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“The Raven” is one of the great classics of American literature. But how did Poe intend for it to be delivered? Linguist Geoff Pullum has ruffled some feathers among lit crits by suggesting that the ‘nevermore’ refrain should sound like the cawing of a crow, as pronounced with the “non-rhotic” r standard to Oxford and New [...]

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‘nine personality traits’ by j.d. salinger

by melody dye 11.09.2010
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Tell me a story and I’ll tell you who you are is the oracular title of an article published in August’s edition of the Journal of Research in Personality. The German research team found that when readers were asked to judge the personalities of the writers of several short essays, they were surprisingly accurate on three [...]

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your brain on books

by melody dye 11.09.2010

While the first writing system was invented almost 6,000 years ago in Mesopotamia, literacy rates were extremely low in most countries up until the dawn of the Industrial Revolution. In some instances, that state of affairs continued on well into the 20th century. In India, for example, the literacy rate was just 12% in 1947. [...]

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verbing weirds language

by patrick house 11.09.2010

These days we call it a functional shift. It used to be ‘enallage, or the figure of exchange.’ It is when a writer verbs a noun, when a dialogue becomes to dialogue, when a bench becomes to bench, when friend becomes to friend. An article and another muse on a study noting the high frequency [...]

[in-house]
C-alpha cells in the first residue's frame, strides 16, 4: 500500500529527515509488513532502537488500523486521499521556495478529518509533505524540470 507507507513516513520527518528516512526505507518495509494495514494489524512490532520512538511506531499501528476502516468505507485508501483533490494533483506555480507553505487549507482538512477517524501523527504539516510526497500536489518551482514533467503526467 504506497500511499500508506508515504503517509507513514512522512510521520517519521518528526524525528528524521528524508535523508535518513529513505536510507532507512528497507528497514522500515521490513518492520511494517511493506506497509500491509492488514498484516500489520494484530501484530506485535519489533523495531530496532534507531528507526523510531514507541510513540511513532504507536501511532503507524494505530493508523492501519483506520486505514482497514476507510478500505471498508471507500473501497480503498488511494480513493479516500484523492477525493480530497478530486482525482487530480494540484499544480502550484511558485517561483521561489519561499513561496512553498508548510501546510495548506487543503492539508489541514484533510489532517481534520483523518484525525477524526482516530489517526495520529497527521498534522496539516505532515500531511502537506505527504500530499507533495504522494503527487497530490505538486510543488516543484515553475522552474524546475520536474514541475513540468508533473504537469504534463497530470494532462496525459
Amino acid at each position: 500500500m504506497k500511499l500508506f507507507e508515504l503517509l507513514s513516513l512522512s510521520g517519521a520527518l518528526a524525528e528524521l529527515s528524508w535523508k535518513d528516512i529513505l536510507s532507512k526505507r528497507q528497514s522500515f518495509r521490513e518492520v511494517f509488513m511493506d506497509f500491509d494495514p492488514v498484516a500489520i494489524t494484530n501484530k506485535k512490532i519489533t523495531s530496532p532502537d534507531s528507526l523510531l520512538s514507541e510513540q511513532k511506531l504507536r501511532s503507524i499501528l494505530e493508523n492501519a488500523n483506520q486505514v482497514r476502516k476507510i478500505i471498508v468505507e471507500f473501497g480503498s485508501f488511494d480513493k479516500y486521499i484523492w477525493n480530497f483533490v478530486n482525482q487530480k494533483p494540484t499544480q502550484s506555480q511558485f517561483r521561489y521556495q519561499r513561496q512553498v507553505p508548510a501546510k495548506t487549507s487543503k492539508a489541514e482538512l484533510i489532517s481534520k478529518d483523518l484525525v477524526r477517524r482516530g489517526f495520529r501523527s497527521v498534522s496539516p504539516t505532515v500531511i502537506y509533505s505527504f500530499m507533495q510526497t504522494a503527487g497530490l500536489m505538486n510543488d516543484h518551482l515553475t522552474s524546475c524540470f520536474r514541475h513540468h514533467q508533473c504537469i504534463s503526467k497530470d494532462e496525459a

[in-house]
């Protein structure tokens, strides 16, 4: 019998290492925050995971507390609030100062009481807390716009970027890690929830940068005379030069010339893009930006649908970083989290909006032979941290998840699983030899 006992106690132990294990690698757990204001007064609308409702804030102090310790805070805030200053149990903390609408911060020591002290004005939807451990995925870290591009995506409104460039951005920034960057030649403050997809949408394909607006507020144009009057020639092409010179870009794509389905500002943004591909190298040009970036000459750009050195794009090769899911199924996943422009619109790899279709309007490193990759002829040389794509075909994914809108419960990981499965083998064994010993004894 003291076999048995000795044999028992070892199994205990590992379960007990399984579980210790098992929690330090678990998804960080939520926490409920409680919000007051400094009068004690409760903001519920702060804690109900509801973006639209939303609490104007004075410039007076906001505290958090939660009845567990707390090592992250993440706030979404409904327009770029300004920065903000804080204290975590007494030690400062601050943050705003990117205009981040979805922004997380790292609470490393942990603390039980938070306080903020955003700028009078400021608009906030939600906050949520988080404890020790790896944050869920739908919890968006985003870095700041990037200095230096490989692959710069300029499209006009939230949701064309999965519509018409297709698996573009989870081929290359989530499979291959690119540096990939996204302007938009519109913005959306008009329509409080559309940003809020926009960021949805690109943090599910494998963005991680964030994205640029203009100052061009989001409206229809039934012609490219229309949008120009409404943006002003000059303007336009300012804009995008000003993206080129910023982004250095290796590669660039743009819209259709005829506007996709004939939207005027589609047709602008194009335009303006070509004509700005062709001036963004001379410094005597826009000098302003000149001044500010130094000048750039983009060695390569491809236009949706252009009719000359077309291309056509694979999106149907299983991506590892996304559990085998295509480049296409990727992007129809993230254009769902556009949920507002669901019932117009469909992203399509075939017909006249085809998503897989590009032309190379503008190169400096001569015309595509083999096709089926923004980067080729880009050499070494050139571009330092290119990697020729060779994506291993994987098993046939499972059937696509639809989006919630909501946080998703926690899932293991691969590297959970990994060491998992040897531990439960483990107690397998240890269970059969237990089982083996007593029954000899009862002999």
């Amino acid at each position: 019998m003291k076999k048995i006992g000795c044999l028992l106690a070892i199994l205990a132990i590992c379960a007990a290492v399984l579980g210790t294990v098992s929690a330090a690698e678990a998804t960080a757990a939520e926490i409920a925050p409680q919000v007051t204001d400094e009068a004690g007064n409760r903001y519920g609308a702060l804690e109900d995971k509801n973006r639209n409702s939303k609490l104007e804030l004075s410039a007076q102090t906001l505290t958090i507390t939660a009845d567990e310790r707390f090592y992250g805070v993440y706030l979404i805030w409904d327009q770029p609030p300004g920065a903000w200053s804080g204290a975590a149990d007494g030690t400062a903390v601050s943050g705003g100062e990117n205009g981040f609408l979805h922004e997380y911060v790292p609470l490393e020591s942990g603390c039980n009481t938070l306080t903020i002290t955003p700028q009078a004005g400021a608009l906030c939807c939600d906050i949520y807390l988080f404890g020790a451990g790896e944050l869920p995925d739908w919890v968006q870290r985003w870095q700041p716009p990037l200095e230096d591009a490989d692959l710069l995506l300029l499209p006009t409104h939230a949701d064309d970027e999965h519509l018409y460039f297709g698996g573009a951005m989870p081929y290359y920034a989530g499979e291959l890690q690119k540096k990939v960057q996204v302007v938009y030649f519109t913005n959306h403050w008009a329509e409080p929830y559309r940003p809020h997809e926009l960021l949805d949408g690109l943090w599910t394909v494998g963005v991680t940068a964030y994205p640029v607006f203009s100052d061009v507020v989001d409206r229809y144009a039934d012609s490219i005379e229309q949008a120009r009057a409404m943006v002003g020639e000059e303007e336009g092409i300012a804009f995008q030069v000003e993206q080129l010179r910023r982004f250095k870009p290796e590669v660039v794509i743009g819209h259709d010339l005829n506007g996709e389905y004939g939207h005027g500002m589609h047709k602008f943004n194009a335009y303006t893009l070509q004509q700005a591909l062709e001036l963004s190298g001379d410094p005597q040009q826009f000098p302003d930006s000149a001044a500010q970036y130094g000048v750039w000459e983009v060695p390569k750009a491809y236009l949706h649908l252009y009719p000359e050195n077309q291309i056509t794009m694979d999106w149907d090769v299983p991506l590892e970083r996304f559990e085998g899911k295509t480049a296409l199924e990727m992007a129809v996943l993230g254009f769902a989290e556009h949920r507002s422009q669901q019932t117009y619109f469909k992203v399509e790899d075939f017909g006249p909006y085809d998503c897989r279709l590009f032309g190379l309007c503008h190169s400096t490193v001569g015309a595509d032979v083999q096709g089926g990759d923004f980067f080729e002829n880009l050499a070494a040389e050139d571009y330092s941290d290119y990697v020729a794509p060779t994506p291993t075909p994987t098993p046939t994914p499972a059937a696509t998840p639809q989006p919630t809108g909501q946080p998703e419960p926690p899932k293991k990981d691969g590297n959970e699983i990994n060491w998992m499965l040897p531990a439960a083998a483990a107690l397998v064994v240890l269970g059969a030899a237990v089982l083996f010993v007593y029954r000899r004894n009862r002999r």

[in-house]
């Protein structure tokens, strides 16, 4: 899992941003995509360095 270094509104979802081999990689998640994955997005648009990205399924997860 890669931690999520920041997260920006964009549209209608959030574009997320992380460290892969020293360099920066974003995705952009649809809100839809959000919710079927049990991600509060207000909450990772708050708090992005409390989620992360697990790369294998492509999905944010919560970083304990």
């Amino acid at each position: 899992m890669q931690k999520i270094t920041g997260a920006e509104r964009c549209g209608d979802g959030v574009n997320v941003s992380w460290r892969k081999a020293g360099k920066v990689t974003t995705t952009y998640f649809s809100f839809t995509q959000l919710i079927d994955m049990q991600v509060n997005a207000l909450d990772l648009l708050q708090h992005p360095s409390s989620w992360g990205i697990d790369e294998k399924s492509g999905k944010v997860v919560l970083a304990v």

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why fiction is never anonymous

by blakey vermeule 11.09.2010

It is intention all the way down: in a series of experiments on how young children understand artistic intention, Paul Bloom and his collaborators have discovered an extremely vibrant intentionality heuristic. In one example, two year olds were asked to figure out what an experimenter was drawing. They reliably inferred the name of the object [...]

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doomsayers

by joshua landy 11.09.2010
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Video games are good for you.—Well first of all they’re not bad for you.  A meta-study by Lawrence Kutner and Cheryl K. Olson (Harvard Medical School) suggests  earlier fears were overblown.  See also here.  In addition, Daphne Bavelier has found, they’re also good for you, improving your visual capacities.  Get gaming!

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believe first, reflect later

by blakey vermeule 11.09.2010
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We can’t help believing what we read. Spinoza said as much 400 years ago. Belief is not something that happens after we encounter some new information, but rather something that gets disrupted by later reflection. A study teases apart understanding and belief.

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imagine the imagined

by blakey vermeule 11.09.2010